Though the mid-September surge in HIBOR abated, overall money rates in Hong Kong (including, importantly, for Hong Kong dollars) kept rising overall even as CNY dropped precipitously. It could be said that Chinese authorities were using HIBOR on an upward trajectory to make sure that CNY didn’t fall farther than it “should” have, but such an argument would amount to yet another “jobs saved” fallacy. What I see clearly on the chart above is not attempted control, but instead growing systemic illiquidity forcing a greater loss of it.
“Something” changed over the summer, where prior during the spring though CNY fell right on schedule in May and June, money rates in China were very stable – even HIBOR. It was during this iteration of the “ticking clock” that suddenly saw the proliferation of “CNY doesn’t matter” articles and proclamations. So much for those.
Even if we were to stipulate that the HIBOR rates are a reflection of intentional Chinese monetary policy against “speculators”, at over 8% for the 3-month rate we would still have to conclude that it was at the very least an increasingly desperate as well as unsuccessful one. That isn’t what happened, of course, instead the media and the mainstream are attempting to make sense of what we see here by reverse engineering to how it could possibly be nothing of concern (like 2a7, which was always ex hoc ergo propter hoc fallacy). They see falling currency and rising money rates and conclude it must be central bank policy to keep the currency from falling even farther, and for bubbles to be less bubbly.
The Chinese have never given up their bubble risks, including this year where economic risks returned to the forefront. Even monetary “stimulus” has been different than before on just that account, channeled increasingly in “targeted” ways through the largest banks. If there is a “war on speculators” in China, it is through the PSL, MLF, and SLF conduits where the PBOC routs RMB funding through the big banks almost exclusively.
And what we find in November is those Big 4 state-owned banks dropping out of the repo market as repo rates jumped (on broad illiquidity). They replaced that funding with direct borrowings from the PBOC, but it wasn’t sufficient to maintain the prior month’s balances when the PBOC was clearly more active. And if it was insufficient overall for the Big 4, what might have been left for the rest of the RMB market? We don’t have to guess; we can see it in the SHIBOR and HIBOR rates.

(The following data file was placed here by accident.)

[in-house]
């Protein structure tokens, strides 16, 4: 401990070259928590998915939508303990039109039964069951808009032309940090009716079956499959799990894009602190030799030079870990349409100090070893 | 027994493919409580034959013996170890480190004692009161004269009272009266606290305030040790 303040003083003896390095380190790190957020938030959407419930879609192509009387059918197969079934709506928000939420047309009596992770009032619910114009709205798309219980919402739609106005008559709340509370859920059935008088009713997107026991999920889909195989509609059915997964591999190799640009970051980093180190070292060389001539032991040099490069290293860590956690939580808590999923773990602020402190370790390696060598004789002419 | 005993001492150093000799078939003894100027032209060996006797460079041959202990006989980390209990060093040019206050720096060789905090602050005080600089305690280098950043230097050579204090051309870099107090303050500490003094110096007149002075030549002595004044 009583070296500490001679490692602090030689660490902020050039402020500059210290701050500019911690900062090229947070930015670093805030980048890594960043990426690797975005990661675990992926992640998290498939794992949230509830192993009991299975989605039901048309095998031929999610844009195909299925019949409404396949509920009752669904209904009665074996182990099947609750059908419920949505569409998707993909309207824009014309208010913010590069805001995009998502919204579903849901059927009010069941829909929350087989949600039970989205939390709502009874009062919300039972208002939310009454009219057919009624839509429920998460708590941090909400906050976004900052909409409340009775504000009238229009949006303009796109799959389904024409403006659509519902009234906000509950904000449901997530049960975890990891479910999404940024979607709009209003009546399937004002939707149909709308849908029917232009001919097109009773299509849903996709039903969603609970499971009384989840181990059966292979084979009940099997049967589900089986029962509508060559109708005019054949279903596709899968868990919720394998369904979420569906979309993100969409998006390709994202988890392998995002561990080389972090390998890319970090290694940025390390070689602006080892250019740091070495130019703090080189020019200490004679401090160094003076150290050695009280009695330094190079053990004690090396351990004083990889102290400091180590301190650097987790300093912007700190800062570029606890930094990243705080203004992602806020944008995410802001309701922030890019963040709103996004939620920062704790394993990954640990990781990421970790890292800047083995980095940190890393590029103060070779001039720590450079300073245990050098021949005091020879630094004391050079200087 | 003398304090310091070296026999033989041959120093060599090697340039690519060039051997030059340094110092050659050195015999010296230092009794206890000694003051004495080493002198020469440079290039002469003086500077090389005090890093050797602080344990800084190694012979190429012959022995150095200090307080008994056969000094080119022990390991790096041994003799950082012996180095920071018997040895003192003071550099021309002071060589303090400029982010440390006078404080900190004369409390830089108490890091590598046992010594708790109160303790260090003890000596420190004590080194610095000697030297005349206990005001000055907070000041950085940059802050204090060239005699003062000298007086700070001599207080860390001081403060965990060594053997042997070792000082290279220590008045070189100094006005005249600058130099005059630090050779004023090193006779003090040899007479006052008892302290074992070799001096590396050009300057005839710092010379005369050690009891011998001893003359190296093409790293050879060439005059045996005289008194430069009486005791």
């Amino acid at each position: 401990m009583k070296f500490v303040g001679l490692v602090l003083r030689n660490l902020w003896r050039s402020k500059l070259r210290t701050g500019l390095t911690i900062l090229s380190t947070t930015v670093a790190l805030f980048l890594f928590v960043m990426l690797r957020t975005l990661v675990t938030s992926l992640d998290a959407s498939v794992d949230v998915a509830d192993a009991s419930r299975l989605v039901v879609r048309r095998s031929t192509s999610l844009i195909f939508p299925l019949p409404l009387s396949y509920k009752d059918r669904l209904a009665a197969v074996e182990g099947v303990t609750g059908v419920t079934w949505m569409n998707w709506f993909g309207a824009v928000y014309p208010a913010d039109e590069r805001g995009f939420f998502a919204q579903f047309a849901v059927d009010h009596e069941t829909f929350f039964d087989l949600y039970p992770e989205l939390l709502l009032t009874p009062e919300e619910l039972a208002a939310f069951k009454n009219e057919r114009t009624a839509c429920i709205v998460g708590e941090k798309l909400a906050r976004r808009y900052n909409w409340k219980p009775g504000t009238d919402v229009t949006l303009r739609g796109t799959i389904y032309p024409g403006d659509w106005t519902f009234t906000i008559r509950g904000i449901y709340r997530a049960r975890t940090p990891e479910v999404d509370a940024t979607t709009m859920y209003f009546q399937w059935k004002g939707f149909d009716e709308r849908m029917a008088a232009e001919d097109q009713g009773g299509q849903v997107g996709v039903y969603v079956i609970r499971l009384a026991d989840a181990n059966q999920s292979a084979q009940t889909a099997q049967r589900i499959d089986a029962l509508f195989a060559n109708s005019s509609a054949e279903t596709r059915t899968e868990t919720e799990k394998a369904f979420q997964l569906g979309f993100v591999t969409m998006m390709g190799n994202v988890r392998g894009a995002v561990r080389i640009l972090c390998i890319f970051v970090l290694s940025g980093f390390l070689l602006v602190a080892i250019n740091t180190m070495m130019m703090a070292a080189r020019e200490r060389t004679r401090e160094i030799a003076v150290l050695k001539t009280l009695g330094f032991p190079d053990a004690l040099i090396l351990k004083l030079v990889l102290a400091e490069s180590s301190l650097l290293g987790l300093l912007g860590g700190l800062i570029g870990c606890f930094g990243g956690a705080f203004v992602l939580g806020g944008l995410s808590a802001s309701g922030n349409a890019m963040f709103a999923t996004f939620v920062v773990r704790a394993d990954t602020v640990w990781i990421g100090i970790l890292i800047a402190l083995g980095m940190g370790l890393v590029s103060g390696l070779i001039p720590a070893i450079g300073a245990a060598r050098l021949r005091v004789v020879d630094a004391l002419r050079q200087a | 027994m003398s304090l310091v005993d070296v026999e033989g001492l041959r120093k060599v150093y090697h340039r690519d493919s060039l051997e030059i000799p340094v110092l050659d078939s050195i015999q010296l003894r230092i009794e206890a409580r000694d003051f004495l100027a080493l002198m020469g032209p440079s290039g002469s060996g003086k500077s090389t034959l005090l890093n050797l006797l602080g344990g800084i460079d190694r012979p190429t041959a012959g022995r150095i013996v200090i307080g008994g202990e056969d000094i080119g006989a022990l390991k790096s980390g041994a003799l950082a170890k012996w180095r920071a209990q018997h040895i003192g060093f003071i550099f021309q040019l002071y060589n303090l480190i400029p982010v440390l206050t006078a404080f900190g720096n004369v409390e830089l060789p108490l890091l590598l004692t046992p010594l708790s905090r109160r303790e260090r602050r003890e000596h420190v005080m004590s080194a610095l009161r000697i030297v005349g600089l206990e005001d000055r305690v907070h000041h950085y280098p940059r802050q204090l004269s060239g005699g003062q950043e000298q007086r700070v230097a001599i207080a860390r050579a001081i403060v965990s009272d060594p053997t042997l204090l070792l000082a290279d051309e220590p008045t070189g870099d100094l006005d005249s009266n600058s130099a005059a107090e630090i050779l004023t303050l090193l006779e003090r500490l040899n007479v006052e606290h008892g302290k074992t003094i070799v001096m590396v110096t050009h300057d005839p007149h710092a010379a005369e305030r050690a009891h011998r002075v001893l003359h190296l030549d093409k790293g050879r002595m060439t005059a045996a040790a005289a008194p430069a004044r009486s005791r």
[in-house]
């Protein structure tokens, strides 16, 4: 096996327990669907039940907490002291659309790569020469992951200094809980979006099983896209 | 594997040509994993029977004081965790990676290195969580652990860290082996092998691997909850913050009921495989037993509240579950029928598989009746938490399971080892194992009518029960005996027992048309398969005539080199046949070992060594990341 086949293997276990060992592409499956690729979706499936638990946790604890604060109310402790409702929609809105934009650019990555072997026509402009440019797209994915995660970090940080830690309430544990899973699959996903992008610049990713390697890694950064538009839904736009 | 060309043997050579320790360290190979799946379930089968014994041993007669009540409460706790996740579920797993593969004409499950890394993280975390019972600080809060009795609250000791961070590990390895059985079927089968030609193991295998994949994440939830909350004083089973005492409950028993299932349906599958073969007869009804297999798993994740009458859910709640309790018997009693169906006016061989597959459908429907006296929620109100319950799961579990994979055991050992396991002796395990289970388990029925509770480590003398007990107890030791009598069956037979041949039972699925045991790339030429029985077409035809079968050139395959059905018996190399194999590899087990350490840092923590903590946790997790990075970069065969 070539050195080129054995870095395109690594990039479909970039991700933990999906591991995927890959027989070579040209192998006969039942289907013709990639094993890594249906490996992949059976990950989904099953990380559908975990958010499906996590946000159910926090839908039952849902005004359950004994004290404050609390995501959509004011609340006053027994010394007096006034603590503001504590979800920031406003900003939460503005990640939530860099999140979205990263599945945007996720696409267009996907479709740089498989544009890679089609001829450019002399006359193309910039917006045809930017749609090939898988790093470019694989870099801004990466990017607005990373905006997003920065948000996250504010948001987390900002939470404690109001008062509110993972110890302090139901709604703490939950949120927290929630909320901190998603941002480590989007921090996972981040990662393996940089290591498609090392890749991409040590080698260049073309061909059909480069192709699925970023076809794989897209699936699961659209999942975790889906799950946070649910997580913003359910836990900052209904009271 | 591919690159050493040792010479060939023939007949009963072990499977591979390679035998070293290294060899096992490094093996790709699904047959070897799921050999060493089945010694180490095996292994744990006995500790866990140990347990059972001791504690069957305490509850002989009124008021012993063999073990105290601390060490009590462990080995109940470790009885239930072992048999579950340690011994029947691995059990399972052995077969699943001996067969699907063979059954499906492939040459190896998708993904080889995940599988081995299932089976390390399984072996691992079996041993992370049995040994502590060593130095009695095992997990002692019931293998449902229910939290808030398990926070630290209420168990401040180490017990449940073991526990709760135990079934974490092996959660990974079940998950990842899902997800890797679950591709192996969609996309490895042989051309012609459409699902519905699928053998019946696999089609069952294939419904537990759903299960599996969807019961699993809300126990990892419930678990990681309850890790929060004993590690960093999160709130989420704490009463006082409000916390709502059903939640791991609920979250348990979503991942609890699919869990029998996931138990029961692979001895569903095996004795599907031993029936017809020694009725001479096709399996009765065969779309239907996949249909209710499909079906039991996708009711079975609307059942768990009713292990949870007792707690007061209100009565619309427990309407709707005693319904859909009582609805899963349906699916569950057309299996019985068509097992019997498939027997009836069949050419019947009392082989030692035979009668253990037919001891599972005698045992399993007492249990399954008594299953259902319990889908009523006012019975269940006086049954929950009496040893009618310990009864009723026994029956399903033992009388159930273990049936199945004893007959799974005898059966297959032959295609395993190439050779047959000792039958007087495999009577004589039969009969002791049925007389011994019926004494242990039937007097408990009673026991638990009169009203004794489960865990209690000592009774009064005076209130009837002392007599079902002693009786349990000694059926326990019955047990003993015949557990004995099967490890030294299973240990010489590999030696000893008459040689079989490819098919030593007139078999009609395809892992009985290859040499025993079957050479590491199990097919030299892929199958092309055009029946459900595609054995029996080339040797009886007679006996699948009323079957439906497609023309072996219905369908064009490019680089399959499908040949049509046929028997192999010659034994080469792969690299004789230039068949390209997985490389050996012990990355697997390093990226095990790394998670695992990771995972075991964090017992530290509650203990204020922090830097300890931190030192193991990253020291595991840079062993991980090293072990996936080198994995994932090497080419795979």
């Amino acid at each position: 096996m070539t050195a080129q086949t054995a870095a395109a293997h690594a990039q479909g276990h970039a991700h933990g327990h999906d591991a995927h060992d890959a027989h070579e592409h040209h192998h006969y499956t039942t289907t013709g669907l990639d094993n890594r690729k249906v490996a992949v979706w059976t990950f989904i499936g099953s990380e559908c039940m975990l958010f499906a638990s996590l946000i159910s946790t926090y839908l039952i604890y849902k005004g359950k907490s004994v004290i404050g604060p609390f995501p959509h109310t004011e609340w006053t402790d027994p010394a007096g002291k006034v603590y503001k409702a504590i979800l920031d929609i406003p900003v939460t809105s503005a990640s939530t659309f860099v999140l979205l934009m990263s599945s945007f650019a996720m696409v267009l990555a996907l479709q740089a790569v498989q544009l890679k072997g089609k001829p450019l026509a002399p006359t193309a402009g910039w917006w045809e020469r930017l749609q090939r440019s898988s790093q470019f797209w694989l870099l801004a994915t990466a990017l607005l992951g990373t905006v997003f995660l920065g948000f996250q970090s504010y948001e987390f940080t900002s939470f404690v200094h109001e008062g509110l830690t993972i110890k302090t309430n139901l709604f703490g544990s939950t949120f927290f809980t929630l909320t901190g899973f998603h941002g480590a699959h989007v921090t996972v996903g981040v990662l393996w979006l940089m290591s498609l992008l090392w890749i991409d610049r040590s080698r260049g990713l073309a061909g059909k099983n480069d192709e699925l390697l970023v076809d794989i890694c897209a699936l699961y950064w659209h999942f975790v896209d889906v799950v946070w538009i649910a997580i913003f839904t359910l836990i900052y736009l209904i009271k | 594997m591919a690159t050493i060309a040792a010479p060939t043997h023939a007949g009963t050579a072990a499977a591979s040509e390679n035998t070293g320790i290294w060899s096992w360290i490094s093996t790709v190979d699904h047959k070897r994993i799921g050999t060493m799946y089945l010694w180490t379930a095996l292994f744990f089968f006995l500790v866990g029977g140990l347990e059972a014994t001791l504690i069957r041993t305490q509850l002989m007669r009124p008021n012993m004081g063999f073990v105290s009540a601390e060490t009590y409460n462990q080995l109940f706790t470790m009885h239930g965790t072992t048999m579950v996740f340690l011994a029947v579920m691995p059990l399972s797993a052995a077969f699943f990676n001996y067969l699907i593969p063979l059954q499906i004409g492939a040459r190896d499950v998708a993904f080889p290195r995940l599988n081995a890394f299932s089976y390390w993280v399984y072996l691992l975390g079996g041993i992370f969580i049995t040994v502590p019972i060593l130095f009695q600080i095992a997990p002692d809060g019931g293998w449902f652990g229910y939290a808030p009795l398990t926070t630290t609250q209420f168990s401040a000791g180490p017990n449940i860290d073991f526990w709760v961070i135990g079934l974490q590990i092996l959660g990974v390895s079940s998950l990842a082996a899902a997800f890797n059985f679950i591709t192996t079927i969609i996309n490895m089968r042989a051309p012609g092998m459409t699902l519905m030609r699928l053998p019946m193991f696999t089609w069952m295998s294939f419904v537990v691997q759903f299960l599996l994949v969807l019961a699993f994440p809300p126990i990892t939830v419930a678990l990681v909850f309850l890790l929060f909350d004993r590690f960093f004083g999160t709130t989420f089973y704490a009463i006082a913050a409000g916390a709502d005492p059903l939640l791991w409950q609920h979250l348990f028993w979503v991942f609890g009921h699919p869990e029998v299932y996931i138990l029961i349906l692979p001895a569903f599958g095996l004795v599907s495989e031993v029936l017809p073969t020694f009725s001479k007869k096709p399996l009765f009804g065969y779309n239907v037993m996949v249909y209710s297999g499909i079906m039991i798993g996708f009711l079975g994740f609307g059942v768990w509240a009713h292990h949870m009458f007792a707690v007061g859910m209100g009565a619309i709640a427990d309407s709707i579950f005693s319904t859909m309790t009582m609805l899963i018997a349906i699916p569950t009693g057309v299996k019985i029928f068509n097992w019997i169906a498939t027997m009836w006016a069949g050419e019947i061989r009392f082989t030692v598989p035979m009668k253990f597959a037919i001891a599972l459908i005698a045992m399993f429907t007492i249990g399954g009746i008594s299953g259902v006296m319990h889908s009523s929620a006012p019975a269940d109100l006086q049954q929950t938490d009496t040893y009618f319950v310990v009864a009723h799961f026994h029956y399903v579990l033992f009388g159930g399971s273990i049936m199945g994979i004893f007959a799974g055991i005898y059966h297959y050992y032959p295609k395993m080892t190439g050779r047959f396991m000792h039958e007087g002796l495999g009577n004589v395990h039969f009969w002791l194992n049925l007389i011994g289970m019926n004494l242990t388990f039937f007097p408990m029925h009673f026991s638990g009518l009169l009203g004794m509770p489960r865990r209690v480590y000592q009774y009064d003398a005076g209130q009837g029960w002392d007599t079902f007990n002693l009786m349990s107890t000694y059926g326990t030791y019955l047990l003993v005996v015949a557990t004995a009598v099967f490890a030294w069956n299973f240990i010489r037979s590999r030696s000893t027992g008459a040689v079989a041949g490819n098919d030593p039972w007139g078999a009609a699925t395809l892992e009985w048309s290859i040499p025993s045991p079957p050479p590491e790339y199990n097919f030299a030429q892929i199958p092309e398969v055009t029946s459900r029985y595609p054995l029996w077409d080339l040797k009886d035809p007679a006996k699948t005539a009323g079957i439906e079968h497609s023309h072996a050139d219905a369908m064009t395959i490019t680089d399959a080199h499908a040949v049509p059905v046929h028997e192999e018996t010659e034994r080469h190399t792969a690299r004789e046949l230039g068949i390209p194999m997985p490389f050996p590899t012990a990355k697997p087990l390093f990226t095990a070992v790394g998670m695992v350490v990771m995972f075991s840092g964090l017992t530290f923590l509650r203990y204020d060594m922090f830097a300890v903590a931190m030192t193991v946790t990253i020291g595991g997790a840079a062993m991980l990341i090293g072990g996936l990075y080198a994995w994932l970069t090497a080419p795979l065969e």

It was the middle of November, of course, where the global bond liquidation hit, also where CNY fell farthest and fastest.
Again, in October the PBOC had made sure the Big 4 were plenty stocked with “spare” RMB – and thus able to transfer additional liquidity in (it is assumed) more responsible fashion than the prior regime of adding RMB directly to money markets. To believe that it was offshore speculators therefore at the center of a global bond market rout makes no sense. The PBOC didn’t change their liquidity tendencies drastically from October to November because of Hong Kong CNH shorts, thus triggering a worldwide liquidity problem to which bonds reacted most violently, as there is only one “currency” that could have possibly accomplished such a feat and account for the whole thing.
That has been the one constant throughout the past few years of CNY Down = Bad, where when CNY is falling fastest and most out of control it is doing so because the PBOC is itself restrained (“ticking clock”) from providing “dollars” (“selling UST’s”) and therefore not providing RMB. This reciprocation internal from external is actually a requirement of the PBOC’s balance sheet where every intervention comes with tradeoffs and costs. The “dollar” was especially harsh in November, not just for global bonds but also the Chinese central bank.
Though it increasingly appears as if the media is trying its best to describe all this like it was 2013, I am not convinced the Chinese are in agreement with that view. Economic risks are greater now than they were then, even if we accept the idea that the global economy has stabilized because it would be doing so at an even lower state. Obviously, financial risks are as much a concern, including bubbles. In other words, both China and Economists missed the “dollar” in their 2013 rush to declare global recovery. Three years later, I would argue that it is only Economists making the same mistake, with the media trying very hard to make it seem as if the PBOC hasn’t learned, either.